The Canadiens played outstanding on offence and better on defence but still came up short against the Lightning in the Stanley Cup finals on Wednesday at Amalie Arena in downtown Tampa.
Tampa Bay got goals from Anthony Cirelli, Blake Coleman and Ondrej Palat and brilliant goaltending from Andrei Vasilevskiy in a 3-1 victory to take control of the best-of-seven series.
The defending champions head to Montreal for Games 3 and 4 on Friday and Sunday. Teams that win the first two meetings during the final have gone on to win 46 of 51 times. This is the first time Montreal has fallen behind in a series 2-0 during its postseason run.
Vasilevskiy won the goalie duel with Carey Price for the second time in a row. The big Russian withstood a barrage of 43 shots and only let in one by Nick Suzuki. Price, who allowed five goals on 26 shots in the opening game on Monday, gave up three on 23 attempts.
“I thought we played a heck of a hockey game tonight,” Corey Perry, Montreal’s 36-year-old winger, said. “At the same time, it wasn’t enough. We just have to find another gear.
“The playoffs are so close. It comes down to a bounce here or there or a timely goal. The difference between teams is minimal.”
It looked like the Canadiens would head into the dressing room with the score tied 1-1 after 40 minutes. Instead, Coleman scored a spectacular goal, his first in 19 games. The Tampa Bay centre was falling to the ice when he swiped the puck past Price only two seconds before the teams headed for their dressing rooms.
“It is definitely something you don’t want to do,” Shea Weber, Montreal’s captain, said. “You don’t want to give up a goal in the first or last minute of a period.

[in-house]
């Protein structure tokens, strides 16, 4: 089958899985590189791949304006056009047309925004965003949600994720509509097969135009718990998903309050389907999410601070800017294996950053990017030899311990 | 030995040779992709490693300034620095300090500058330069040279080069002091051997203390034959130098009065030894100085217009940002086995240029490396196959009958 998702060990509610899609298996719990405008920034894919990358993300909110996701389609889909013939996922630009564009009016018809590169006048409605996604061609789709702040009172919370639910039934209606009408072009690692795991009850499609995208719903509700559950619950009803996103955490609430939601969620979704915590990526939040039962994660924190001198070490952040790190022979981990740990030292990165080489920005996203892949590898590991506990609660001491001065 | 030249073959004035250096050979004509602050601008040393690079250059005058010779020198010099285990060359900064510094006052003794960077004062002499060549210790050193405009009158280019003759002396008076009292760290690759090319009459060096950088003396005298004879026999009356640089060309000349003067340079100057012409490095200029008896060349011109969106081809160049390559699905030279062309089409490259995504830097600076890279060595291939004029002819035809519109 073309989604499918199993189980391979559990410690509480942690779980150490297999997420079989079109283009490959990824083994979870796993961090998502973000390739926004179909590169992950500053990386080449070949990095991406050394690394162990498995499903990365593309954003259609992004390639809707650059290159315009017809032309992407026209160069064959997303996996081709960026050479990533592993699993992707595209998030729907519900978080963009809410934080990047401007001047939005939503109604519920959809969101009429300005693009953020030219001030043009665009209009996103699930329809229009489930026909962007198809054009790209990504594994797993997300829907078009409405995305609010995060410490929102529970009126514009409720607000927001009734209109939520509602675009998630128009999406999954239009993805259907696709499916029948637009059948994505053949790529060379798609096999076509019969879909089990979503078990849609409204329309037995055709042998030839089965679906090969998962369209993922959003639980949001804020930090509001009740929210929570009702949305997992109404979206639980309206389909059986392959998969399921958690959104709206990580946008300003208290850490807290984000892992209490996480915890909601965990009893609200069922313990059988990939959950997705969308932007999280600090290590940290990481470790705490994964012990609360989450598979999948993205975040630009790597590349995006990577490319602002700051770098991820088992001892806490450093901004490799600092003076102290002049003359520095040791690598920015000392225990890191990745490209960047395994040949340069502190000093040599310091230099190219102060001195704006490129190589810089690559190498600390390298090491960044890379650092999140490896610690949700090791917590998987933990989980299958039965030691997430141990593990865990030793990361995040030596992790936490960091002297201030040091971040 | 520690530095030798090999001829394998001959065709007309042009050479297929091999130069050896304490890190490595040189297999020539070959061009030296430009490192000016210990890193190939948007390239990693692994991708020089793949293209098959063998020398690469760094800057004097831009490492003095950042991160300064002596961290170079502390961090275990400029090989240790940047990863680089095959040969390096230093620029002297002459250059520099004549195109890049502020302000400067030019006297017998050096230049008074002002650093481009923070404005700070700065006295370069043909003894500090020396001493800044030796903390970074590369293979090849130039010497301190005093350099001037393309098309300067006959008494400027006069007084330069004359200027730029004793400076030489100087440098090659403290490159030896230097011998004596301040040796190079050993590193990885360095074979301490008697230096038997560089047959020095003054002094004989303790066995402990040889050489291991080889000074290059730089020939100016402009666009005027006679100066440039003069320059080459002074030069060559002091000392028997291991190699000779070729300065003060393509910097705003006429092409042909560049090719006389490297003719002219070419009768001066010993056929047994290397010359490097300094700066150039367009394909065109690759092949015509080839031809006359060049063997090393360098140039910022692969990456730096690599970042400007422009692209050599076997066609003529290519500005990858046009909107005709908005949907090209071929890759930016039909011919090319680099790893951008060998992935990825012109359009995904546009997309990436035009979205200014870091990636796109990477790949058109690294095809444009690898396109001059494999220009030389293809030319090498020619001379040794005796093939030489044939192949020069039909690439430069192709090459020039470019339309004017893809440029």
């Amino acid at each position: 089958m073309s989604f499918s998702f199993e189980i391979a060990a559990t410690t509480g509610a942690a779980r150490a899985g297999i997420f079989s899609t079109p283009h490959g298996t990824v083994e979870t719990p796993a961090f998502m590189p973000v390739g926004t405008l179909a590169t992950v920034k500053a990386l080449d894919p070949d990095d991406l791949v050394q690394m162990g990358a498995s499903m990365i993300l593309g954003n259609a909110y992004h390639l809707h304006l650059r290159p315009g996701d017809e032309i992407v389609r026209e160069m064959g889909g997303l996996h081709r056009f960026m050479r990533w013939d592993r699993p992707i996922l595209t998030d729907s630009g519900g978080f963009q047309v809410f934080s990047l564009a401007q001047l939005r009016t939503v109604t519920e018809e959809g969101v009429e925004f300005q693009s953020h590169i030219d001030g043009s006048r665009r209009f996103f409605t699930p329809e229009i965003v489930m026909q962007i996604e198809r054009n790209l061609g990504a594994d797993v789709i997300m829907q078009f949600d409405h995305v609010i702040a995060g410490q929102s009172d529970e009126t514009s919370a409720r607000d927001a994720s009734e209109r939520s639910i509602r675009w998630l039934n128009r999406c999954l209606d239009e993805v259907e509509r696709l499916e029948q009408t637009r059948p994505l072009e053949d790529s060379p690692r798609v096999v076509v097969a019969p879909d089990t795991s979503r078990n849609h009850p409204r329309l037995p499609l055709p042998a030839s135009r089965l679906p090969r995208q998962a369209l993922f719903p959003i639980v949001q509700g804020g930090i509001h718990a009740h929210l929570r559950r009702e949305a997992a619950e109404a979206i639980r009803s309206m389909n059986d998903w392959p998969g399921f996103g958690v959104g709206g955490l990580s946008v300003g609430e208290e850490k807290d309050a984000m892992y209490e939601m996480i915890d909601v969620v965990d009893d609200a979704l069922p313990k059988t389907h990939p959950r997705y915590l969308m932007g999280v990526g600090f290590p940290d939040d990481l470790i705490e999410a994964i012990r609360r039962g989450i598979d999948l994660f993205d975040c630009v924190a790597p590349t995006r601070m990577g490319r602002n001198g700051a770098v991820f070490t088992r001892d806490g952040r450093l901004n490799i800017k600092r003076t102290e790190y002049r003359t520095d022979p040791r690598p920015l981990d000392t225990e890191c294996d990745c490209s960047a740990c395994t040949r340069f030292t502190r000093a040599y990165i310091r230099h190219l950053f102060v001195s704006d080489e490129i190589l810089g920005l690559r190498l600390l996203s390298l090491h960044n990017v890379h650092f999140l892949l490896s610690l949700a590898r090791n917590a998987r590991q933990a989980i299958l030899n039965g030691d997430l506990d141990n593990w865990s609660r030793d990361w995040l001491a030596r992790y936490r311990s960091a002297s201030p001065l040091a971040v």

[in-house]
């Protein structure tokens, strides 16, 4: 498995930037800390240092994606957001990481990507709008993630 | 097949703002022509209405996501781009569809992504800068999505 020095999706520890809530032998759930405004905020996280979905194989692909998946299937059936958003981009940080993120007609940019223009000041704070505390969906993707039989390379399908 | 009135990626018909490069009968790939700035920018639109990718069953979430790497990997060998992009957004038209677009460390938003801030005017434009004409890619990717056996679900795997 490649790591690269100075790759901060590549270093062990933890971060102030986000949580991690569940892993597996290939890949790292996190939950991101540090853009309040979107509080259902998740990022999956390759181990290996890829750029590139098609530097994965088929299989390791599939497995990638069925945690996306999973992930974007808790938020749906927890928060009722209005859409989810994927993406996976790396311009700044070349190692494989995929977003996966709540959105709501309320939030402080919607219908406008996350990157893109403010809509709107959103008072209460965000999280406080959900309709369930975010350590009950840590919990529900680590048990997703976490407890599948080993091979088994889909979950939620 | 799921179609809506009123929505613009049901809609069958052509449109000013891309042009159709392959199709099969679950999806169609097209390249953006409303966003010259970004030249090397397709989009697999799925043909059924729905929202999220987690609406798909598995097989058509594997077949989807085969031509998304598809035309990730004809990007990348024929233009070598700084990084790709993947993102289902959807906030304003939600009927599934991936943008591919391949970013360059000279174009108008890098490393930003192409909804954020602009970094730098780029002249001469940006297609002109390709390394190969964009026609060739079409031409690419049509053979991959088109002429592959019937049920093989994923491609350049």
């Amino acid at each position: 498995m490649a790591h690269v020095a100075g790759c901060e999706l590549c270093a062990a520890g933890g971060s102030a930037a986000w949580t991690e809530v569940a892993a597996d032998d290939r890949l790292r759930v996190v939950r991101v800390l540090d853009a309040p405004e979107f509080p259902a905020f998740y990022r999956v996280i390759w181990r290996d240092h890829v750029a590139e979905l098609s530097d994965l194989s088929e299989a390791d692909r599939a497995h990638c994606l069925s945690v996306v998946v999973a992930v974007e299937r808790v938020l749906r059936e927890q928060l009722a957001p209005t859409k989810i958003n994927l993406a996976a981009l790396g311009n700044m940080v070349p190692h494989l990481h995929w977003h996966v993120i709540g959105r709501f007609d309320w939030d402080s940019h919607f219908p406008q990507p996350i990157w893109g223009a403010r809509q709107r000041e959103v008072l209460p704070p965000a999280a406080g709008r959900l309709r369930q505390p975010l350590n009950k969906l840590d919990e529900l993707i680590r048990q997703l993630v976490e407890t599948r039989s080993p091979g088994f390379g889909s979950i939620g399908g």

“Overall I think we played a pretty solid game all around. We made a few mistakes that cost us. I think we deserved a little better. They are a very opportunistic team.”
The Canadiens entered the game 11-2 during the playoffs when they have scored first and felt it was critical to get a good start on Wednesday. They did that, outshooting the Lightning 13-6 over the first 20 minutes.
Vasilevskiy, who faced only 19 shots in the first game, stopped a backhand on a rush by Suzuki from nine feet away a little more than two minutes after the puck drop, and a wrist shot from close in by Tyler Toffoli later on during a 2 on 1.
The Canadiens were controlling the play when Cirelli directed what looked like a harmless shot at the net from 59 feet away with 13:20 left in the second period. The puck squeezed through several bodies and eluded Price. Suddenly, Tampa Bay had a 1-0 lead.
A roughing penalty on Mikhail Sergachev gave Montreal a man advantage with 9:57 remaining in the second period. Thirty-three seconds later Suzuki beat Vasilevskiy with a backhand that went through his legs. At that point, Montreal had 23 shots to the Lightning’s eight.
Suzuki, a 21-year-old centre, was held without a shot in Monday’s first game. He was easily the best skater on the ice on Wednesday. He had nine shots, two hits, one take-away and went 6-4 in the faceoff circle.
He was happy the Canadiens played better, but disappointed as well.
“I thought we had a good bounce-back game,” Suzuki said. “We had a lot of good chances. We have to find a way to put the puck in the net, myself included.”
Palat scored unassisted with 4:18 left to put the game out of reach.